Beginner tacklebox

One of the easiest ways to get children interested in fishing is to give them a set of supplies that is 100% theirs — a growing collection of items they can use, show off and take pride in.

One of the easiest ways to get children interested in fishing is to give them a set of supplies that is 100% theirs — a growing collection of items they can use, show off and take pride in.

Just being able to say the words “my tacklebox” keeps children thinking about fishing while they’re carrying the box around the house, when they’re walking down the fishing aisle at any store that sells tackle and then, of course, when it’s time to head to the water with “their stuff.”

But buying tackle for a youngster who is new to the sport can be a tricky pursuit.

Here are seven simple tips for putting together a child’s first tacklebox.

The tacklebox 

Obviously, you don’t want them choosing a $300 tackle system designed for serious tournament anglers. But within reason, let them choose something they like and will enjoy showing off to Grandma and Grandpa. Another great option is a hand-me-down box from when you were younger. I recommend going with small, single-compartment boxes that are easy to carry and offer quick access to every piece of tackle they own with the flip of one buckle.

Buy hooks, but store safely

You want your little ones to have hooks that will catch fish, but you want to store them in a way that keeps your child from being his or her own biggest catch. The most practical hooks for beginners are No. 6 and No. 8 short- and long-shank models designed for panfish. Either pass a rule that the hooks have to be kept in their original packages unless you’re on the water or remove the hooks from their packages and store them in old pill bottles that have ready-made child locks.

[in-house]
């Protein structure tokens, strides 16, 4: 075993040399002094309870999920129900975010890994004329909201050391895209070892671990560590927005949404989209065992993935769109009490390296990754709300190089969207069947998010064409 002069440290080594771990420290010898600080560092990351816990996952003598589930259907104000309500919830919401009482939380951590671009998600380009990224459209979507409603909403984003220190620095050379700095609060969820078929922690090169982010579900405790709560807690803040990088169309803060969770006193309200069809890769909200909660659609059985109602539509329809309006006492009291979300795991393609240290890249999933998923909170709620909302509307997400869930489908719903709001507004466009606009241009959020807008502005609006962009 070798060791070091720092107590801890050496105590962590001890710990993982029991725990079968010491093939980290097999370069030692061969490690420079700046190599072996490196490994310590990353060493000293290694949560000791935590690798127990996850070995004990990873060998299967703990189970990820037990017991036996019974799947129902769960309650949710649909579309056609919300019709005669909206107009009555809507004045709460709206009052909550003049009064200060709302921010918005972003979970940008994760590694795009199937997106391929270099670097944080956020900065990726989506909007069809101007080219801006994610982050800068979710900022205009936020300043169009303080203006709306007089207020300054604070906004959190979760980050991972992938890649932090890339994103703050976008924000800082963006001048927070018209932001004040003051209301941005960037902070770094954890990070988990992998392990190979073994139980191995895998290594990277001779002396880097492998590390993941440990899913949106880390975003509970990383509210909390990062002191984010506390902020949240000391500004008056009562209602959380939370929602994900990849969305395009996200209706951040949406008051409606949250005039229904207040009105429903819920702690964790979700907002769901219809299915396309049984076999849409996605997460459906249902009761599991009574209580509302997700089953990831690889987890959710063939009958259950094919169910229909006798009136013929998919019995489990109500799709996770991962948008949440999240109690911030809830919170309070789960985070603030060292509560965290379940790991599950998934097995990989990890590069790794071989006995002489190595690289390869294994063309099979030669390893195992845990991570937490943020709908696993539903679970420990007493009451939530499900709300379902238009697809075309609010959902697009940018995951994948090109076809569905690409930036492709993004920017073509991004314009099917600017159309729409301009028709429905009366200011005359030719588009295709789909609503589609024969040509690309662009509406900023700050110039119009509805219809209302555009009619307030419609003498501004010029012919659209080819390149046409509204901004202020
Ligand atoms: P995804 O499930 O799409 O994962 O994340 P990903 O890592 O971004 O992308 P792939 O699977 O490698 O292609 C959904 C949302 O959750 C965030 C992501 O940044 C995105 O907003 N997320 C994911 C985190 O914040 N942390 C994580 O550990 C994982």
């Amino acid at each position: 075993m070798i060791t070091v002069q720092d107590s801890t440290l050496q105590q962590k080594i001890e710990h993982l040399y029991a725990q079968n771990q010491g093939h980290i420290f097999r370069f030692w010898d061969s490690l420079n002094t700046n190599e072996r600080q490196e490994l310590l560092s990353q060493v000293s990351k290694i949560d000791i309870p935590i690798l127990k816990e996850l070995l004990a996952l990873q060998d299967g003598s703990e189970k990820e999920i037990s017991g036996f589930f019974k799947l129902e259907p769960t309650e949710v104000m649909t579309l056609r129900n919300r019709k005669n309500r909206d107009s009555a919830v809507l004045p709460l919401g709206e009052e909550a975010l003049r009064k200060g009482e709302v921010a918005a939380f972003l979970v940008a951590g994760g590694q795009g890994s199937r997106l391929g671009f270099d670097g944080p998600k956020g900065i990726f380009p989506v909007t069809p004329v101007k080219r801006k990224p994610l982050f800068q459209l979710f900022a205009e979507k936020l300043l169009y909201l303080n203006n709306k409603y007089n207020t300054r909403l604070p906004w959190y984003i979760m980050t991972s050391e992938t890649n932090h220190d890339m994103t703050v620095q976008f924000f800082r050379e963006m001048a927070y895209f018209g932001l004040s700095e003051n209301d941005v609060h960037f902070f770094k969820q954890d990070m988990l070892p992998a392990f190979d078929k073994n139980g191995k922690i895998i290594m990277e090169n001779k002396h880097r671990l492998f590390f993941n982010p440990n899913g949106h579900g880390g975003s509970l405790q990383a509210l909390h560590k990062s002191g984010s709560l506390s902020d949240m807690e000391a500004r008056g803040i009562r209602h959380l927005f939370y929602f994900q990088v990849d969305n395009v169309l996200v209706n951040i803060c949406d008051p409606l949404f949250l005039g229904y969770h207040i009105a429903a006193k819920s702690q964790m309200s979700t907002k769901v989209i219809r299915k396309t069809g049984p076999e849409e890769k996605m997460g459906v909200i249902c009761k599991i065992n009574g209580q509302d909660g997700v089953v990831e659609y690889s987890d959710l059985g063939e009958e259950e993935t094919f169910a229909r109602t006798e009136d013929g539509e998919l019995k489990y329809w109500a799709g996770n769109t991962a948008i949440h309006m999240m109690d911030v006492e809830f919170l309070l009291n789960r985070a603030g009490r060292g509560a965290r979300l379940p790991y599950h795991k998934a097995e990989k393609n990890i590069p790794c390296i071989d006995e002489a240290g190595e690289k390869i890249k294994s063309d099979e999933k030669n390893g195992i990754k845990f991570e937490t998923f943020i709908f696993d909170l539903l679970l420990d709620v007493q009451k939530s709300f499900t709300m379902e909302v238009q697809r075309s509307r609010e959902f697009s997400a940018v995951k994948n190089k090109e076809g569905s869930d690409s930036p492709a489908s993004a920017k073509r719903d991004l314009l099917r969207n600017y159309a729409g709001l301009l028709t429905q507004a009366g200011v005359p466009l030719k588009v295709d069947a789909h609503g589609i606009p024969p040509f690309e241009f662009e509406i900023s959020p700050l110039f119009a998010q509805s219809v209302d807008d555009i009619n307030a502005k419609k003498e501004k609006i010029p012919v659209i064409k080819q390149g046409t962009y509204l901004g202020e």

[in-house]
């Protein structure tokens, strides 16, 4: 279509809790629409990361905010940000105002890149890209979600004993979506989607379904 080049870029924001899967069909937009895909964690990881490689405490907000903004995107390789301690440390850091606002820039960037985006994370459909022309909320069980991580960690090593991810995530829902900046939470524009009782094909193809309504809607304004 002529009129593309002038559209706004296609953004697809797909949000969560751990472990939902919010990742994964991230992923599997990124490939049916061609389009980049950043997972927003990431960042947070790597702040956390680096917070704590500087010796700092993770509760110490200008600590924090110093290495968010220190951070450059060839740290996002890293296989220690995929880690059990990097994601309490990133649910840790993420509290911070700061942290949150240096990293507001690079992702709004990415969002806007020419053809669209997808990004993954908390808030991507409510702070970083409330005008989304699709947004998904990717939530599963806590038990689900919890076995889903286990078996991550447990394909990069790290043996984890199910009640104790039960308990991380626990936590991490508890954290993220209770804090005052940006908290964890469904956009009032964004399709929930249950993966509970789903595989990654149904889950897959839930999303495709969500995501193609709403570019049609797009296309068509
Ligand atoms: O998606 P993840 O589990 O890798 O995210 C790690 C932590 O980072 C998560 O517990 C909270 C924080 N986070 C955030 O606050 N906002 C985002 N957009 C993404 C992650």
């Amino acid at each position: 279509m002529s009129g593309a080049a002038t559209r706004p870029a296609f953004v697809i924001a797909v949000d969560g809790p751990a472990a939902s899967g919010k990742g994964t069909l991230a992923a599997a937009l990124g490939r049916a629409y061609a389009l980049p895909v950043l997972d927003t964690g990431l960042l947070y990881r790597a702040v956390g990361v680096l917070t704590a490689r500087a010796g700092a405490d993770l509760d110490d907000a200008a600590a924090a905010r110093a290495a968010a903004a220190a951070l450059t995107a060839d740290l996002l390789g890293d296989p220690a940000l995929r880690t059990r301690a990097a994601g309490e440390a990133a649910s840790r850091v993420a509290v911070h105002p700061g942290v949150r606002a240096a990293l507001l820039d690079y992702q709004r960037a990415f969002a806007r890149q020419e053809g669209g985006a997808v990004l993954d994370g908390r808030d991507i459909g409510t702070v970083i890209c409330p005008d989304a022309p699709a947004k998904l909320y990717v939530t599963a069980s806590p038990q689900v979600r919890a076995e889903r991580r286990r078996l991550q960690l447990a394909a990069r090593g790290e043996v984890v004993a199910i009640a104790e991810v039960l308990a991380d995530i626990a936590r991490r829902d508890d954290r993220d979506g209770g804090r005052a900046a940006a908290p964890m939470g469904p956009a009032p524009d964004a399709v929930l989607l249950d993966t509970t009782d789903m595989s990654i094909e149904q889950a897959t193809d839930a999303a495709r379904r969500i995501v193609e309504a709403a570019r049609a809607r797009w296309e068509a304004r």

Think light with weights 

Chances are slim your young beginner will ever be fishing water much deeper than 10 feet. That means he or she won’t need giant heavy weights to get to the bottom. So, don’t weigh down their tackleboxes with big egg sinkers created to keep bait on the bottom in 60 feet of swift water. They serve little purpose and can become weapons in a fight with a brother or sister. Stick with small split shots and egg sinkers — and even though they won’t pierce skin, remember they’re harmful if swallowed.

Buy a good float selection

Another reason you won’t need big, heavy weights is because your child will likely often be using a float. One of the biggest selling points for getting a child hooked on fishing is seeing a fish sink a float. Buy them in all different shapes and sizes — the more outlandish the color, the better. Just be sure to think small. Your youngster will likely be fishing for small fish, and the smaller ones can’t sink the bigger floats sold at your local tackle store.

Don’t forget tools

Anglers of all ages should own certain miscellaneous necessities like pliers, scissors and nail clippers. Look for models aimed at youngsters — those with plastic, easy-to-grip handles and duller metal edges that aren’t as likely to cause injury. A small set of scales for weighing fish and a measuring tape can also add interest to every trip. It’s easier to exaggerate when you know exactly how big a fish really was.

Buy something they want

If you’re building a tacklebox for a 4-year-old, that angler is probably a few years away from fishing a Texas-rigged lizard or soft-plastic crawfish. But they’ll love those baits just the same. Don’t overdo it, but let them pick out a few packs of plastics you know they’ll enjoy playing with when the fish aren’t biting — and don’t turn up your nose if they want a hot pink worm with a chartreuse tail. The baits are for them — not for the fish and certainly not for you.

Buy a stringer 

Catch and release is one of the finest conservation practices on the planet. But sooner or later, every angler wants to keep a few fish to take home for the skillet. A simple rope stringer is an easy way for young anglers to collect the fish they intend to take home — and few things make a better photo than a young child holding a stringer full of fish.